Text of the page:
On Tuesday, I came out of Historiography feeling reinvigorated and enthused about school in general and my project specifically. On Monday I had been working on my project and felt really down about it. I felt that I wasn’t finding original, archival material and like I was just trudging the same path as someone who had written her dissertation in 1991 on a very similar topic. But we met with our librarian (we have a librarian dedicated to film and theatre!) and she gave us tons of sources and tactics for searching for archival materials and special collections. Yay! And then I talked with my professor about it during our coffee break and she helped so much. Besides the fact that she thinks my topic is really interesting, she said if that other dissertation has never been published then I’m not trudging the same ground. She also pointed out that I’m approaching the topic from a different angle, so it doesn’t matter anyway. And class itself was really good, too. Our professor is sharp and is good at leading discussion without being intimidating or full of herself. One of the articles we read was called “The Archive and the Repertoire.” This article, actually a chapter of a book called Acts of Transfer, was super long and involved, but essentially the author made the point that Western culture always privileges knowledge from written sources (the “archive”) over any other mode of transmitting knowledge such as oral traditions, dance, etc… (the “repertoire”). We had an interesting discussion of this chapter and gave me lots of food for thought. Anyway…this is why I felt so positive when I left school on Tuesday evening. Then on Wednesday…

Globalization and Performance had a special guest coming to speak with us: an Indian freelance director, writer, theorist, dramaturg and scholar interested in interculturalism. To prepare for this class, we had five articles to read about cultural appropriation and globalization, two of them by this guest. Even though these articles were sometimes in contention with one another, they all basically said the same thing, in very broad terms: we must have dialogue. All cultures, people, interactions must consist of dialogue. This guest came to class and spoke for 1.5 hours straight—I kid you not. Where was the dialogue?? Most of what he said was interesting and insightful, so this long monologue was not the low point of our class. After he left, we discussed what he had to say and the articles we read and I left the class feeling stupid and angry. And I know I’m not stupid. Most of the class seems to have a political agenda in front of them all of the time—and they read and hear through this filter. They all started just picking apart one of the articles which is fine if they want to do that, but they got the facts of the article wrong, just plain wrong. Overall, most of the class and certainly the professor, seem to have a whole pile of bones to pick at, instead of, I don’t know, learning. Understanding. Hey, where’s that dialogue?? I can’t remember ever feeling so pissed off after a class.

Luckily, my new friend, Kate, who’s in the program with me, also felt the same way about the class. We vented to each other and felt better—at least about our own positions, if not the class. Blech on the class! [About Kate—all of you will meet her eventually—she’s definitely a keeper! Yay for new friends!]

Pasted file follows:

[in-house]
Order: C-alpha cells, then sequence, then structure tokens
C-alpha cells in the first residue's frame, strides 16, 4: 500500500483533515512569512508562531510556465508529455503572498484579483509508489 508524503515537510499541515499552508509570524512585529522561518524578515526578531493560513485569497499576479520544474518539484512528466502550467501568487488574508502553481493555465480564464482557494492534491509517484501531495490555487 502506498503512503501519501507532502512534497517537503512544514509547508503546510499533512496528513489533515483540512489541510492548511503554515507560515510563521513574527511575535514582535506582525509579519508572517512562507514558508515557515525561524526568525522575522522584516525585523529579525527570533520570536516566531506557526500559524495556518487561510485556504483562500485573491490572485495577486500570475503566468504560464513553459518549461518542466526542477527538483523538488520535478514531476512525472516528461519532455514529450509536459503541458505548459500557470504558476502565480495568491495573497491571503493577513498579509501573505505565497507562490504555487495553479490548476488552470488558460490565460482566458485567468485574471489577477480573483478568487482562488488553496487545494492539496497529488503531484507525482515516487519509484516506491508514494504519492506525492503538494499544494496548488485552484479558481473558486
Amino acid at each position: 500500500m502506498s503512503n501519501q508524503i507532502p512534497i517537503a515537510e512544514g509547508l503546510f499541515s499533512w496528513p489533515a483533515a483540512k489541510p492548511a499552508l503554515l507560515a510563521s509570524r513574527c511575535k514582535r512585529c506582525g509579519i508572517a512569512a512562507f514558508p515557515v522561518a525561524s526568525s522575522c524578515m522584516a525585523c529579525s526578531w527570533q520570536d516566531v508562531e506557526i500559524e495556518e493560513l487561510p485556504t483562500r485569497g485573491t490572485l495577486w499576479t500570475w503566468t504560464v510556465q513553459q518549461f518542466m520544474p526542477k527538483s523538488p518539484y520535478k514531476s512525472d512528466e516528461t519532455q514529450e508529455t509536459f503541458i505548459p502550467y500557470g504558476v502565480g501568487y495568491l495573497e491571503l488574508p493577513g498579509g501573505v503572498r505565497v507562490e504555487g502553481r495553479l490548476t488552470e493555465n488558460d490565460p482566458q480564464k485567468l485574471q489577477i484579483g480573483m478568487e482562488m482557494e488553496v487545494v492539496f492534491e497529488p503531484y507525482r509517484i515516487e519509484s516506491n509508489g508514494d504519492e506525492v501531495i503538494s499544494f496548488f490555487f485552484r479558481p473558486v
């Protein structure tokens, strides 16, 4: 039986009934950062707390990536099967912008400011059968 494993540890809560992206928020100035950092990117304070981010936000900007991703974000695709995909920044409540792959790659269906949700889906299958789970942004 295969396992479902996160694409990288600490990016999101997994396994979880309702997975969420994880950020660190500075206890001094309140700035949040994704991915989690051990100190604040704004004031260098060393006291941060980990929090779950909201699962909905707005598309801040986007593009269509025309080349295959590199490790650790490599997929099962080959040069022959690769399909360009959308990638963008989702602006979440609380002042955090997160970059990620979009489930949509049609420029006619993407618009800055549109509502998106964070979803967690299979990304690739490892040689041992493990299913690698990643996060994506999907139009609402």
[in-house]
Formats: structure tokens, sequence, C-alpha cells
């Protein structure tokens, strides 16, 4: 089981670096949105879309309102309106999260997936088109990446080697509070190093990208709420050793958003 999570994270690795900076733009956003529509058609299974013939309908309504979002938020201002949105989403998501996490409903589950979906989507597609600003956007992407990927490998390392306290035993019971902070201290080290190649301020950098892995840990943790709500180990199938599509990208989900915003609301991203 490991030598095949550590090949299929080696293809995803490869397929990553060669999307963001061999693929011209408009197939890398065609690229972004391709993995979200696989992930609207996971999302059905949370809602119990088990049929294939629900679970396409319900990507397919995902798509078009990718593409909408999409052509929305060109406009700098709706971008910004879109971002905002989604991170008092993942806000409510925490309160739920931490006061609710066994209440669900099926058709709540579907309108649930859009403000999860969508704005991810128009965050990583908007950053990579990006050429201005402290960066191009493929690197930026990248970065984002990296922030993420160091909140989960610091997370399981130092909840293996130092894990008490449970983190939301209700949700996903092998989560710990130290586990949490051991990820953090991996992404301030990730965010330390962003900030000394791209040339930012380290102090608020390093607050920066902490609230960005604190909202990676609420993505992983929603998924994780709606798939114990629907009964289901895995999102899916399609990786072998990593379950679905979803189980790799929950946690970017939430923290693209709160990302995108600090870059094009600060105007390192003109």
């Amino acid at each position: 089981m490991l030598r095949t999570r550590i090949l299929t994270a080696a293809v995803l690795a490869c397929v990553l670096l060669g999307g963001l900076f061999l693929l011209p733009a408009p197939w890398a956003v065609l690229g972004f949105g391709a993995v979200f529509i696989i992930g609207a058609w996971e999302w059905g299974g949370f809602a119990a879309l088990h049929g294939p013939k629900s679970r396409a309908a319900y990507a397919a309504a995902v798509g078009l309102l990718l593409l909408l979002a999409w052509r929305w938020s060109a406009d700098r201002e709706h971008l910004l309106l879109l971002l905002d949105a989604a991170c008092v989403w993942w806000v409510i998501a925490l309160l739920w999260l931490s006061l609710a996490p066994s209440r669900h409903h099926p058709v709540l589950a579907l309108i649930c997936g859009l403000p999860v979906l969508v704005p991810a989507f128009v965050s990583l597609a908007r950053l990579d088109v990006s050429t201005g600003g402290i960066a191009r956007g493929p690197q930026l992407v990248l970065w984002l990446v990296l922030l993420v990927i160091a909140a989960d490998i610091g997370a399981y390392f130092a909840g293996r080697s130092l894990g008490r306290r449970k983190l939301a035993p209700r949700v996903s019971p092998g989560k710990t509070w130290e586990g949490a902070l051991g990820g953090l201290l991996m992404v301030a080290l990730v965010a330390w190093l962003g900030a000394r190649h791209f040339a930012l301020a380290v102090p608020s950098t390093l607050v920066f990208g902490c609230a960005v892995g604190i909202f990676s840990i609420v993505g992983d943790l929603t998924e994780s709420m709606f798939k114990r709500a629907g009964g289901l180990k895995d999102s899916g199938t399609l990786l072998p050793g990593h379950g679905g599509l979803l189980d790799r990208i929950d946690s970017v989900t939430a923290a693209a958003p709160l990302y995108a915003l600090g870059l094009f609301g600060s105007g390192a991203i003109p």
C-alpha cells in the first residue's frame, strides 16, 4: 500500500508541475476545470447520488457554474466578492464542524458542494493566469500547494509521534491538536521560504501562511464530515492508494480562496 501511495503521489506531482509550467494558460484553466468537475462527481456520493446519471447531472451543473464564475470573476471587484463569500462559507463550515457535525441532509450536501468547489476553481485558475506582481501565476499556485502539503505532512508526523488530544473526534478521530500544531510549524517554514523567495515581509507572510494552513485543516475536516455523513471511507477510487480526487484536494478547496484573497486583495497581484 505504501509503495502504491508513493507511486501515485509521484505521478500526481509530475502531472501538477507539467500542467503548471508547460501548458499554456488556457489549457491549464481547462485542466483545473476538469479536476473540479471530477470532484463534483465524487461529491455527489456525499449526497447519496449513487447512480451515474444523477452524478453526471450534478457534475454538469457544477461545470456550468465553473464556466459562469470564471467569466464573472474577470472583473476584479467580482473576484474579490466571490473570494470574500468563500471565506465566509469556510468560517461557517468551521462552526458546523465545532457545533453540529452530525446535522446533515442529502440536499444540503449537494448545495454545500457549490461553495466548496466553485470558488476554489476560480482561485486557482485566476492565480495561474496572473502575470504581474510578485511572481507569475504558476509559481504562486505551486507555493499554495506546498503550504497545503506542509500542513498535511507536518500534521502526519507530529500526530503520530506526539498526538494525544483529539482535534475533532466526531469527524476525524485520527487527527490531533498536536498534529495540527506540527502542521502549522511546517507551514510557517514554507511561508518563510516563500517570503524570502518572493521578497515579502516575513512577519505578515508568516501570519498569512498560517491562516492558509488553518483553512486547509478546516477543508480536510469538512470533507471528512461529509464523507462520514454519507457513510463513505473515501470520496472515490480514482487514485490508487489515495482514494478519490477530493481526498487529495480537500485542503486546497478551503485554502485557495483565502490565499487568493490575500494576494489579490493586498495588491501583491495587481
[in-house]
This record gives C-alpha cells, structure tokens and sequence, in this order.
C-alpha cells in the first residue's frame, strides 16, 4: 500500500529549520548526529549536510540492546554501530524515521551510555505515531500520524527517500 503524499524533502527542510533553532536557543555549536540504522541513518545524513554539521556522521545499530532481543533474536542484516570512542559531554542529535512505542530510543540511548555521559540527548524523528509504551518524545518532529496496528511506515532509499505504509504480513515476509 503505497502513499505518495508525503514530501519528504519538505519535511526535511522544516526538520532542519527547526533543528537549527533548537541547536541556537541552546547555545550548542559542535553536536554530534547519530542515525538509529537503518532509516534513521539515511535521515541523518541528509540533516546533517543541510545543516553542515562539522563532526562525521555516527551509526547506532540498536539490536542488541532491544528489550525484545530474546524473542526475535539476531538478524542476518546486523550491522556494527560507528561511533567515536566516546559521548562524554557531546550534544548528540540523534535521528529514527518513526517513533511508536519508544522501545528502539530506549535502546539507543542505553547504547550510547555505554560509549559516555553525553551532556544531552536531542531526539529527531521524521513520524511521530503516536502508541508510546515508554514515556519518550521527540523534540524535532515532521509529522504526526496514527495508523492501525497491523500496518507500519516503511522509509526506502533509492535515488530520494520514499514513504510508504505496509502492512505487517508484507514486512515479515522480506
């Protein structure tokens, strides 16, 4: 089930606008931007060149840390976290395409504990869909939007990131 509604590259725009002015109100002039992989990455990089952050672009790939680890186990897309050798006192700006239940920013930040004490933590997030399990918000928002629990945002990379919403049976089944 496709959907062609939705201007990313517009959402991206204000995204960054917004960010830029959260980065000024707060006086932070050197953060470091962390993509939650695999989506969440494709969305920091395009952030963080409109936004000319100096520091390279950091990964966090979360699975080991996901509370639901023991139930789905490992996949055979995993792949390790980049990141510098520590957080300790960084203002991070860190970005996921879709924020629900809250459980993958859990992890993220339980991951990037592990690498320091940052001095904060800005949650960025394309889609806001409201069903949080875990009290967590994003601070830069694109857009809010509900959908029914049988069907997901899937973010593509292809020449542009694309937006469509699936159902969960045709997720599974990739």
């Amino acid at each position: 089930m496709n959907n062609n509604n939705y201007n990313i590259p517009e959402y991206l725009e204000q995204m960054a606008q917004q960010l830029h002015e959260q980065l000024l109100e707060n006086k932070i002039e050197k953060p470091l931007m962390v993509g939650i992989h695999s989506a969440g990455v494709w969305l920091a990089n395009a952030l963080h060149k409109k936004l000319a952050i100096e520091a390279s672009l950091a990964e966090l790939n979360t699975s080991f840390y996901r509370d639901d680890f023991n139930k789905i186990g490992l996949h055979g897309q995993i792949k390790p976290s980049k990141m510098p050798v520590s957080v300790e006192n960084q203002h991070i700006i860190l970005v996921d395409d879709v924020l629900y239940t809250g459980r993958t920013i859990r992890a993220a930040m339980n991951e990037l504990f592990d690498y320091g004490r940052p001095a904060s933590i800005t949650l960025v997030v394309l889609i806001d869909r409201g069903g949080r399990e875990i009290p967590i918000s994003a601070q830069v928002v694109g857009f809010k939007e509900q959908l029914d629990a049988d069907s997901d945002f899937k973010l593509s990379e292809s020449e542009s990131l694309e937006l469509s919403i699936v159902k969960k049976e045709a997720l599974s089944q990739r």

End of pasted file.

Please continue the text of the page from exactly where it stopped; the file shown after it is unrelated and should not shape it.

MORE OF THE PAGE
On Thursday, the same guest in the G/P seminar came to grad forum to talk to all of the theatre PhD students. In preparation for this event our advisor told us that this guest wanted to hear about our own projects. “This is only for the advanced students, of course.” I’ve noticed that quite the distinction is made between the 1st, 2nd, 3rd, and 4th year classes. While, of course, we are all in different stages of learning, I didn’t expect my own advisor to tell me to basically keep my mouth shut. I just think it’s a little odd that when it is all boiled down to its most simplest, all of this stuff we’re reading and theorizing has to do with dialoging, and not squelching the other’s (person, culture…) voice—and yet this is mostly what the doctoral program feels like so far. Except for historiography. To say it’s frustrating is an understatement; it’s disheartening. But then I remember that I’m getting paid for this, which doesn’t necessarily make me feel better, but I look at the whole experience more like a job.

In other news…there is no other news.

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2 Comments

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2 responses to “

  1. westside chapter of hrm fan club

    Sorry you’re having so many ups and downs. Hopefully you’ll find an equilibrium and better stuff next quarter. Always something to look forward to. So glad you’ve found a new friend. Hope I get to meet her soon. Take good care of yourself and Tom. I’m sure he’s taking good care of you, too!

  2. The HRM Fan Club

    Soooo frustrating! But it’s okay that everyone else sucks. It gives you a unique perspective on your own views, and fuels you to do things better than they are doing them. It will help you to steer your students away from jumping into every learning experience with a pre-defined agenda.

    Your experience on hearing a long lecture about the importance of dialogue totally cracked me up. It was exactly the same in the credentialling program. They told us that our students tune out lectures and that it was imperative to have them work through the material and make their own discoveries. This knowledge, of course, was completely conveyed through lecture. The preaching is easy. The practice, not so.

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